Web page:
I feel the warm sun on my skin and the faint sound of waves crashing beside me, as I lay on the sand with a smile on my face. I sit up slowly to find Jimmy Fallon juggling at the far end of the beach, while the 1996 NY Yankees team is going for an afternoon jog. I smile and lay back down. In the next second everything goes black, as I begin to hear the piercing cry of my 14 month old, waking up for the day. My dream quickly fades in the distance, as I begin to feel the sheets under my feet. Before I can even open my eyes, he has laid his dark arm over me, pressing me further into my sheets. He doesn’t visit me every day, but on those days he does visit, it feels incredibly hard to get out of bed. Today, however he’s pressing even harder on me, making it nearly impossible to even pick my head up. I feel myself beginning to feel the weight of the entire day – the entire world – pressing on me. My eyes begin to fill with tears, as I silently wish for both the baby to magically go back to sleep, and for the bed to swallow me whole. But neither of these things happen, and so I painfully push the sheets aside, wipe my tears and get out of bed.
That was my life nearly every day last year – the strong arm of depression had taken a hold of my life, especially on those days when my husband worked late or traveled, and I was in charge of two kids, the house, the dog, the fish….and myself. I rarely, if ever, put myself first, and there were days when I forgot to shower, or even eat. I saw my health deteriorate, and even began to isolate myself from my friends, my work, even my family. And for the longest time, I just thought I was exhausted, or even crazy – I had no idea I was depressed.
It’s a fact that fewer than half of the women in the US who show signs of depression will ever seek care (http://www.mentalhealthamerica.net/conditions/depression-women) – and I happened to be one of them. Oftentimes, mothers especially don’t prioritize their health and well-being over more pressing priorities, such as kids, home, work or marriage. And while the national suicide rate is higher among men, women are twice as likely to contemplate and even attempt suicide than men.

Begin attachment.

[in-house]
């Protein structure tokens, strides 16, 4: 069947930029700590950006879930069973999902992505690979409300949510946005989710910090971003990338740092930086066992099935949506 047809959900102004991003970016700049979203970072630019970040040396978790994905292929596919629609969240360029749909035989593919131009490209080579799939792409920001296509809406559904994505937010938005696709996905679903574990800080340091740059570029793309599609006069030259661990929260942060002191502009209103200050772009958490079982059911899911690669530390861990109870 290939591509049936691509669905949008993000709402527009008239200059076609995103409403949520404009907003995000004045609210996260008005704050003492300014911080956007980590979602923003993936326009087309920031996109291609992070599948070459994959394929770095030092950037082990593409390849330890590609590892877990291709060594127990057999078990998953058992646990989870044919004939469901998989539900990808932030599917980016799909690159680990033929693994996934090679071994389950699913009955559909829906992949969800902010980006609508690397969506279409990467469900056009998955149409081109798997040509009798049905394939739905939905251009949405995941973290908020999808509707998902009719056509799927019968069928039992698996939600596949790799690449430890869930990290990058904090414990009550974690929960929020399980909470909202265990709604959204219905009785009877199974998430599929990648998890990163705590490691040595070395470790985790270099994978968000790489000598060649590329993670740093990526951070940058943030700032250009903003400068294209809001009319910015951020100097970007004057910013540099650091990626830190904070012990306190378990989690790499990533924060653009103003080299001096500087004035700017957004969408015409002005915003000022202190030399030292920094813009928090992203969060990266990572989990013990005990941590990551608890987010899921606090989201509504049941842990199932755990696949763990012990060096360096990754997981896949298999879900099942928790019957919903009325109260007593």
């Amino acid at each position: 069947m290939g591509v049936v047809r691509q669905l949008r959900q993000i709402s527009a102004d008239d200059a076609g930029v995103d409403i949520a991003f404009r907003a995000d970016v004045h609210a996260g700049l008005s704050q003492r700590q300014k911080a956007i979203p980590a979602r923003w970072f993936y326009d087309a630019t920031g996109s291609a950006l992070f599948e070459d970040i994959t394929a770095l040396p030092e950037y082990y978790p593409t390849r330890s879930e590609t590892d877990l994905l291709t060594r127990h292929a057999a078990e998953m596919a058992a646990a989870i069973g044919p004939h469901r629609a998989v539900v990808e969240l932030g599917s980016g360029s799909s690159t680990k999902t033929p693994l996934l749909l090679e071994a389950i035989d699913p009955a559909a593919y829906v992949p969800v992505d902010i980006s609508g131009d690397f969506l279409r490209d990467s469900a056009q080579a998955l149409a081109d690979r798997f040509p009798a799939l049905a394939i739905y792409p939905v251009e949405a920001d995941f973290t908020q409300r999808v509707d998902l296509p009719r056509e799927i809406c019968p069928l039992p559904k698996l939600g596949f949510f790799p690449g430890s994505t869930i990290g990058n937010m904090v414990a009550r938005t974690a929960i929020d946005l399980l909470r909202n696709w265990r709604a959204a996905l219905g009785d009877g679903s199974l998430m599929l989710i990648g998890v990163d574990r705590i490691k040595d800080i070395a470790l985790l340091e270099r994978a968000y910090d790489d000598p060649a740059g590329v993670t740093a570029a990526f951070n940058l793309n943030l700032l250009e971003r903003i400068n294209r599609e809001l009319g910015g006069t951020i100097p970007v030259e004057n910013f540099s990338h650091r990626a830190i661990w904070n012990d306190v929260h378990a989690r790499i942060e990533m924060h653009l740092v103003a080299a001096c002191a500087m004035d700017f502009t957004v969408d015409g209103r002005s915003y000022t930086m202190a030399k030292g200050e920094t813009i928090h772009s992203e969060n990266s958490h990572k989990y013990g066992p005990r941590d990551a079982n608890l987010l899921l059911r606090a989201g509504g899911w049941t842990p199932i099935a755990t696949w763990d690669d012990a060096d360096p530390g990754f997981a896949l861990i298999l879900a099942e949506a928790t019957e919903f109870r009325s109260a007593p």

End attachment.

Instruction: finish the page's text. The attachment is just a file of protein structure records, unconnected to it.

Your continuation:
By no means do I mean to be a Debbie Downer with this post, but instead to educate and hopefully inspire the mom reading this to seek help – your health and well-being, both inside and out is of tremendous value to the rest of your family, because the happier you are, the happier your kids, family, friends and coworkers are. The trickle-down effect is real, and it starts with each and every one of us seeking out our own personal happiness.
But it’s a process, and it takes time. The first step is to seek out help. Talk to a doctor, therapist or trusted source about how you’re feeling. Join a community of like-minded moms, like The ROKI Community, and surround yourself with women who understand EXACTLY what you’re going through. Over time you’ll see the difference you didn’t know you were missing. I did, and I’m so eternally grateful for finally reaching out for help. Now, I’m able to wake up and take on the day, without feeling the weight of the world on my shoulders. I hope one day you can feel the same way too.